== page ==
With the upgraded Mercury V-8 Pro XS 225, the price is $51,595. That represents a $1,500 upcharge over a V-6 Mercury FourStroke 225 but is totally worth it for two reasons. First is the extra torque provided by having two more cylinders; second is different engine mapping that allows it to reach 6200 rpm rather than the FourStroke’s 6000 rpm. The Evinrude option is the E-TEC G2 225 HP direct-injected two-stroke, which pushes the overall price to $55,595, making it the most expensive of the 225s offered, but it has an integrated power steering system and can be winterized in minutes with the push of a button. With Yamaha, Ranger broadens the range of power to include an F175, which drops the overall price to $47,395, and an F200 ($50,595), but 225 hp is the way to go, and the F225 bumps the price to $51,995.
The Ranger Z519’s 8-foot, 1-inch beam is only an inch narrower than the flagship Z521, which is nearly two feet longer. That beam gives it plenty of stability at rest and at slow speeds. On plane, it didn’t feel precariously balanced on its delta pad like some bass boats I’ve tested, which should give the driver the confidence to seek that extra bit of speed. On test day on Table Rock Lake, near Branson, Mo., the wind was up and there was a steep 1- to 2-foot chop, but the Z519 had little trouble skipping over the top with total control. With the trim down, I could crank it in a hard turn without it losing its grip. And its sub-20-foot length made it feel more nimble than larger bass boats.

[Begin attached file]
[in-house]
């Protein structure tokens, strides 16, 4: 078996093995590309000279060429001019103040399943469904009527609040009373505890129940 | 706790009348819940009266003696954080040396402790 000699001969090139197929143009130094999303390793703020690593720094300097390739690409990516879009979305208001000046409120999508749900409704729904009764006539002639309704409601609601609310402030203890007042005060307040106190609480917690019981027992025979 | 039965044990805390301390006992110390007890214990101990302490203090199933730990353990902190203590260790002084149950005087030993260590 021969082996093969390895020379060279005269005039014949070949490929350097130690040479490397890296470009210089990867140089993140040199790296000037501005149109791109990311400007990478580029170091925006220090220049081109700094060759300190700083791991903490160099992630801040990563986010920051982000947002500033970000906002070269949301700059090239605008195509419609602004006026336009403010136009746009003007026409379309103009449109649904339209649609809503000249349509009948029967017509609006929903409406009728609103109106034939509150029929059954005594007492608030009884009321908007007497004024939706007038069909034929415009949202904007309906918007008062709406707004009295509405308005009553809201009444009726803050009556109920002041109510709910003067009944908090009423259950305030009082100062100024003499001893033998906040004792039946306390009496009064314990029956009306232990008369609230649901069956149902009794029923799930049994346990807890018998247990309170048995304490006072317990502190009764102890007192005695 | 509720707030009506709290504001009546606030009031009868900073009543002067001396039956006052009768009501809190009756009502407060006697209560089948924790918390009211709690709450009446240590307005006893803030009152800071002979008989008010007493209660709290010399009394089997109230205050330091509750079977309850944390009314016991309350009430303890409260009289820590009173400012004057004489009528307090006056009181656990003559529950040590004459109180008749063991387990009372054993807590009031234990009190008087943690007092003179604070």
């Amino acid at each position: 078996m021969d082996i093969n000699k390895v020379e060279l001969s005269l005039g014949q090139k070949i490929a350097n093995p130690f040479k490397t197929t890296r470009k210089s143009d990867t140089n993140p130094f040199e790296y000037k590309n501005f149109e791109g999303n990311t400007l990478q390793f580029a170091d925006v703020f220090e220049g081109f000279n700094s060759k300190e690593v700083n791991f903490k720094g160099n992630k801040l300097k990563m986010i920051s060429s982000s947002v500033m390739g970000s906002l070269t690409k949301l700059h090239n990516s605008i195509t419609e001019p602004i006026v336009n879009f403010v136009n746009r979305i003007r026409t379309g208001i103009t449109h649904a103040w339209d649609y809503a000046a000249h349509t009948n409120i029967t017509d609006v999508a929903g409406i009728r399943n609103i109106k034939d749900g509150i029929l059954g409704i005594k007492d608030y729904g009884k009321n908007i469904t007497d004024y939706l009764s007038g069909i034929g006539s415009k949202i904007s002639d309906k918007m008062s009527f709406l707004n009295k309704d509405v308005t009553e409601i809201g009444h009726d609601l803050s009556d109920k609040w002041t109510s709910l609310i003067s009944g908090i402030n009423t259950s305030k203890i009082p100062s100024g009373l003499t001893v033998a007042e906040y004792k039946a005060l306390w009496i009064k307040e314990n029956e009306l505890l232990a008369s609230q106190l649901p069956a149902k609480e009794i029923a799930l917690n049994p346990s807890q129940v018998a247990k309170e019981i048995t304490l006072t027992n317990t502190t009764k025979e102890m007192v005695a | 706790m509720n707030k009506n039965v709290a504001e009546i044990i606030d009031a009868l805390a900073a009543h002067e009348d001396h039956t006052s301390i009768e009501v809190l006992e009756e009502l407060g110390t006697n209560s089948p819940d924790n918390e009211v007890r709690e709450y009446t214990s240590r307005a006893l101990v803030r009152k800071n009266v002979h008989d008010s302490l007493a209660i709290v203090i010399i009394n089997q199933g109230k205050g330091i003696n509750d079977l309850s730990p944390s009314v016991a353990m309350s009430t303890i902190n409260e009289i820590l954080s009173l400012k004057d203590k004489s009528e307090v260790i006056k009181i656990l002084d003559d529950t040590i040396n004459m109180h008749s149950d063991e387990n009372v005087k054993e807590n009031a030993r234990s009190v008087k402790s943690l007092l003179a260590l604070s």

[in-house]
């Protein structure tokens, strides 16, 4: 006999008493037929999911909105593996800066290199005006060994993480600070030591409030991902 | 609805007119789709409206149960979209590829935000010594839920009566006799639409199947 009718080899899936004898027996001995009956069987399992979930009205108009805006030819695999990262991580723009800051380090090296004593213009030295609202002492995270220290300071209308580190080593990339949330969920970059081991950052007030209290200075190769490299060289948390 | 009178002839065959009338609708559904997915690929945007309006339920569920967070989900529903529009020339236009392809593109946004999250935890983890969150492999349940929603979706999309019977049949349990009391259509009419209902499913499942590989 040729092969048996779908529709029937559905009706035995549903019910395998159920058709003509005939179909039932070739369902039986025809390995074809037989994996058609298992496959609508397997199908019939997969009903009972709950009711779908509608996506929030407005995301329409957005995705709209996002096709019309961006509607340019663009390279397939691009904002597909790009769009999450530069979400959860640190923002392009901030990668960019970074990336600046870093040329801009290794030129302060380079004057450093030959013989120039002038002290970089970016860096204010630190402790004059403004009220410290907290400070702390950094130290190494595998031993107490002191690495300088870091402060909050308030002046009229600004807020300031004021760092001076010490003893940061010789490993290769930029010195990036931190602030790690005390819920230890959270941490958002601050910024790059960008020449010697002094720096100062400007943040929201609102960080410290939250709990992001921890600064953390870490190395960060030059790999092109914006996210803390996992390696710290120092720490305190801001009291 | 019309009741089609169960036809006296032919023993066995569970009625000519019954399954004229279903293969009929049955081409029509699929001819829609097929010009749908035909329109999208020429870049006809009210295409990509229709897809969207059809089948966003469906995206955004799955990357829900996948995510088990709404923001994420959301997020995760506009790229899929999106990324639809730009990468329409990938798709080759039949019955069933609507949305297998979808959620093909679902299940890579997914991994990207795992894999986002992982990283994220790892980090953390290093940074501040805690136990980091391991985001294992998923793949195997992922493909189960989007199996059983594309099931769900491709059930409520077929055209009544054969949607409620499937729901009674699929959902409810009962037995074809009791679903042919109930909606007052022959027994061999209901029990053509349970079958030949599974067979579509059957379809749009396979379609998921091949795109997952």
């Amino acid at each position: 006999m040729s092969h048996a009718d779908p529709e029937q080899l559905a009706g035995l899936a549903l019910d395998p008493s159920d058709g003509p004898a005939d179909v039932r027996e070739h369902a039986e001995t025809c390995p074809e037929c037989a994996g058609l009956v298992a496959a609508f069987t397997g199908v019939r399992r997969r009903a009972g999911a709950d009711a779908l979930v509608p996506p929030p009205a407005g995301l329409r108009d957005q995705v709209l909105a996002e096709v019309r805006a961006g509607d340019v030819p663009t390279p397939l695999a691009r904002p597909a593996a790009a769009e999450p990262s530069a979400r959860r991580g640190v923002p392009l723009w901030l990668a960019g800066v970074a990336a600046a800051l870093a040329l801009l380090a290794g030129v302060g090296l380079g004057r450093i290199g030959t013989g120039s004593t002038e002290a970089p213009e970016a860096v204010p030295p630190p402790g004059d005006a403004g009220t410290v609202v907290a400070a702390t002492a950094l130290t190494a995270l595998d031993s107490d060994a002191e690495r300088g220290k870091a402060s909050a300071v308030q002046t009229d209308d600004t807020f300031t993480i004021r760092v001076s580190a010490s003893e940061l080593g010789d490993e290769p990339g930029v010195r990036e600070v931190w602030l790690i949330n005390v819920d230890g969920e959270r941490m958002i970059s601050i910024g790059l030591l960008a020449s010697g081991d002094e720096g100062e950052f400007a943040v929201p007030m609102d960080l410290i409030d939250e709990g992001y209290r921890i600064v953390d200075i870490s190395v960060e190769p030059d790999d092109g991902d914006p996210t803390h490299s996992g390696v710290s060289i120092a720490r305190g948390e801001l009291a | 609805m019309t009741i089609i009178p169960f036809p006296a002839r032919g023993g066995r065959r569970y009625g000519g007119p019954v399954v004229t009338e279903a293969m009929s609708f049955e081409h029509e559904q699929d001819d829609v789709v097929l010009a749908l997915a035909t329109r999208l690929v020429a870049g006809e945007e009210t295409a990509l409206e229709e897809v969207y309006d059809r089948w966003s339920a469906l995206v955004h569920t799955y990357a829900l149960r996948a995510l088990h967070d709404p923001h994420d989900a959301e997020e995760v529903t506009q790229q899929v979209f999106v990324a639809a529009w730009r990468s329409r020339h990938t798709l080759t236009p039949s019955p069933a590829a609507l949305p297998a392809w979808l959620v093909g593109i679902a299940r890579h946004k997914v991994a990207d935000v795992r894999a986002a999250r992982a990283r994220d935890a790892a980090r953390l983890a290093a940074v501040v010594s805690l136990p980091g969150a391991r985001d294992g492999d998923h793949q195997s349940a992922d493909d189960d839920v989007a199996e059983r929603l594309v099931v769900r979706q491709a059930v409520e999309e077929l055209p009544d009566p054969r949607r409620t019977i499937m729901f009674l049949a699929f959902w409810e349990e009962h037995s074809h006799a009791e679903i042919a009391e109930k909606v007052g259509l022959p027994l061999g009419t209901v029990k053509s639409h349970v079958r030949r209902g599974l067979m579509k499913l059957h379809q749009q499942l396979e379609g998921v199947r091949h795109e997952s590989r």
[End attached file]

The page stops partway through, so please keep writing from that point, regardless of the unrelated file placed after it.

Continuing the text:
The standard split livewell has multiple pumps and holds 26 gallons of water, five less than the Z521L. Up front is a standard Minn Kota Maxxum 80 24v trolling motor with a recessed foot control. Two massive storage compartments set into the foredeck feature 18 rod tubes between them and plenty of room for an embarrassing number of 3700-series Plano tackle boxes. A smaller compartment on the starboard side is perfect for life jackets and a Coast Guard kit, and a cooler set into the deck just in front of the helm has an elevated shelf to keep sandwiches dry. A second cooler resides under the step-up to the foredeck.
All storage areas have thick seals and rain gutters to keep contents dry. Twin pedestal seats and padded decks make long days on the water more relaxing.
With an optional ski tow ($567), the crew can engage in watersports when the fishing is slow, although skier-spotting on a bass boat is a bit tricky, since all three seats face forward.
Buyers who check a lot of boxes on the options list can easily blow up the bottom line, but anglers can trick out the Z519 without doing so. The fi rst step is an electronics upgrade. The boat comes with a single Lowrance Hook2 5-inch screen, in a space designed for up to a 16-inch fishfinder/chartplotter, and nothing at the bow on a panel that can hold up to a 12-incher. These spaces are crying out for at least a 12-inch screen at the helm and a 9-incher at the bow, and Ranger offers the Lowrance Elite 12-inch and 9-inch models for $2,141 and $1,263, respectively.
Also, the livewell doesn’t come with a pumpout, which can be remedied for $91. Anglers who need a soundtrack while fishing can add a Bluetooth Infinity stereo for $561. For $1,440, the standard trolling motor can be upgraded to a Minn Kota Ultrex 80 MDI that includes iPilot, which features a virtual anchor and can be programmed to follow contours on a chartplotter. All decked out with a Mercury V-8 225 Pro XS and the aforementioned options, the price comes to $57,091.